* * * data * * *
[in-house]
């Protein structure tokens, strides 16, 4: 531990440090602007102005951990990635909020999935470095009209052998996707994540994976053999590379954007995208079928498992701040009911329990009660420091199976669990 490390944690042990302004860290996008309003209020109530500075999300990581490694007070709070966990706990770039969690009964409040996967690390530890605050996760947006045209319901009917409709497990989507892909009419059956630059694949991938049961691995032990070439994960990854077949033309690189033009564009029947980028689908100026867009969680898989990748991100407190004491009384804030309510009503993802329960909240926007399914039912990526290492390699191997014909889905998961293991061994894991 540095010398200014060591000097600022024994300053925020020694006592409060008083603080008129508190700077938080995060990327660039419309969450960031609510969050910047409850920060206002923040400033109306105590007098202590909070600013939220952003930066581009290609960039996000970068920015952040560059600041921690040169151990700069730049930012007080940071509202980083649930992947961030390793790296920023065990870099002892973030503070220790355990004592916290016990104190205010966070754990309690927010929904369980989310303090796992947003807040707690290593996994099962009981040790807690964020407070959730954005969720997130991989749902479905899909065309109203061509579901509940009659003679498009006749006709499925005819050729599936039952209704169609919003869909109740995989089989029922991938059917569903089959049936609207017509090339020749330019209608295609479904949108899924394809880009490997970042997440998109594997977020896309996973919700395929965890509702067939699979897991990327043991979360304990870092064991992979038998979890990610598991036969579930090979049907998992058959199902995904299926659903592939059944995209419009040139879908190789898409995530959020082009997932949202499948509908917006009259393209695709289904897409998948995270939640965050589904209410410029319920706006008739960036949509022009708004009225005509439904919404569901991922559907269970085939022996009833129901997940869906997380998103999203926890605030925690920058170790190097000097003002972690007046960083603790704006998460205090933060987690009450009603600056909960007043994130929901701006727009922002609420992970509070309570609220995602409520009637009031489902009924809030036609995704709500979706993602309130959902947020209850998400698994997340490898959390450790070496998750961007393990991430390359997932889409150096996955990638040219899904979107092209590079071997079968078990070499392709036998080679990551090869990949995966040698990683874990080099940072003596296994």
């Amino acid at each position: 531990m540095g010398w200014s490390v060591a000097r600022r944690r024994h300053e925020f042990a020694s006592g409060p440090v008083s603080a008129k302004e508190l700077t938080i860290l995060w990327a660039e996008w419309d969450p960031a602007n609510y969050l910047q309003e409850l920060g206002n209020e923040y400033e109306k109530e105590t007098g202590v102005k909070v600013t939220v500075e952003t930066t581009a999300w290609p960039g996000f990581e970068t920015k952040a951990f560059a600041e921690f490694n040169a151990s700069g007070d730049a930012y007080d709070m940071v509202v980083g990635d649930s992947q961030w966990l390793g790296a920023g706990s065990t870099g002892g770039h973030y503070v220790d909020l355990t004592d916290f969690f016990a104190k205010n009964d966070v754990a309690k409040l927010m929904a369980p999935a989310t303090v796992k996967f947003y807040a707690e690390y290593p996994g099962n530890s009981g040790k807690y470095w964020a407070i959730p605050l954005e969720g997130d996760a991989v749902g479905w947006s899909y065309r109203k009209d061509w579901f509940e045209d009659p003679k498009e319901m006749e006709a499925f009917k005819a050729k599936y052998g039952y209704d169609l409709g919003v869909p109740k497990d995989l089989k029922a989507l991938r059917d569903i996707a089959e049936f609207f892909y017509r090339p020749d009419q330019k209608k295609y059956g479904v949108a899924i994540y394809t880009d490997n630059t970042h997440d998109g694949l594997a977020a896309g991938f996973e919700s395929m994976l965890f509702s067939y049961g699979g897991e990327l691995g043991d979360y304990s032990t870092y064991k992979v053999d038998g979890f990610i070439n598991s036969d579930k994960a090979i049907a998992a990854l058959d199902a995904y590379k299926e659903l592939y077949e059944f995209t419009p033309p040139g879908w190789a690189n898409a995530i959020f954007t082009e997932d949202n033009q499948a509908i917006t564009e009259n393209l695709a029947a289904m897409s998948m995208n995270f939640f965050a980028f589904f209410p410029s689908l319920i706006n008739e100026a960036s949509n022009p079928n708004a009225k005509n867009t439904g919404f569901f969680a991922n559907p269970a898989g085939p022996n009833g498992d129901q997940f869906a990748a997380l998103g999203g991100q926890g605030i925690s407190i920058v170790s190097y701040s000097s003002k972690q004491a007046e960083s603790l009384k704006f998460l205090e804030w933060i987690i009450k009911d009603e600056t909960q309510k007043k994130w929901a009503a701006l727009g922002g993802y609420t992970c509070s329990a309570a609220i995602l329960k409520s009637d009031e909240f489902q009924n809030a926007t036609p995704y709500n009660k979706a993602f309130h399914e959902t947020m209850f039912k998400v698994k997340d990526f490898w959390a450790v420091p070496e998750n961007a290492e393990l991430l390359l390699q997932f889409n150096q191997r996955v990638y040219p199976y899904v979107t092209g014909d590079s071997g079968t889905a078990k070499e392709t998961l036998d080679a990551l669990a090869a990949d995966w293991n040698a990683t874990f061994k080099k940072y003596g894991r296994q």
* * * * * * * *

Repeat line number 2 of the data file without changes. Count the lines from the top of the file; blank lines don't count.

């Protein structure tokens, strides 16, 4: 531990440090602007102005951990990635909020999935470095009209052998996707994540994976053999590379954007995208079928498992701040009911329990009660420091199976669990 490390944690042990302004860290996008309003209020109530500075999300990581490694007070709070966990706990770039969690009964409040996967690390530890605050996760947006045209319901009917409709497990989507892909009419059956630059694949991938049961691995032990070439994960990854077949033309690189033009564009029947980028689908100026867009969680898989990748991100407190004491009384804030309510009503993802329960909240926007399914039912990526290492390699191997014909889905998961293991061994894991 540095010398200014060591000097600022024994300053925020020694006592409060008083603080008129508190700077938080995060990327660039419309969450960031609510969050910047409850920060206002923040400033109306105590007098202590909070600013939220952003930066581009290609960039996000970068920015952040560059600041921690040169151990700069730049930012007080940071509202980083649930992947961030390793790296920023065990870099002892973030503070220790355990004592916290016990104190205010966070754990309690927010929904369980989310303090796992947003807040707690290593996994099962009981040790807690964020407070959730954005969720997130991989749902479905899909065309109203061509579901509940009659003679498009006749006709499925005819050729599936039952209704169609919003869909109740995989089989029922991938059917569903089959049936609207017509090339020749330019209608295609479904949108899924394809880009490997970042997440998109594997977020896309996973919700395929965890509702067939699979897991990327043991979360304990870092064991992979038998979890990610598991036969579930090979049907998992058959199902995904299926659903592939059944995209419009040139879908190789898409995530959020082009997932949202499948509908917006009259393209695709289904897409998948995270939640965050589904209410410029319920706006008739960036949509022009708004009225005509439904919404569901991922559907269970085939022996009833129901997940869906997380998103999203926890605030925690920058170790190097000097003002972690007046960083603790704006998460205090933060987690009450009603600056909960007043994130929901701006727009922002609420992970509070309570609220995602409520009637009031489902009924809030036609995704709500979706993602309130959902947020209850998400698994997340490898959390450790070496998750961007393990991430390359997932889409150096996955990638040219899904979107092209590079071997079968078990070499392709036998080679990551090869990949995966040698990683874990080099940072003596296994």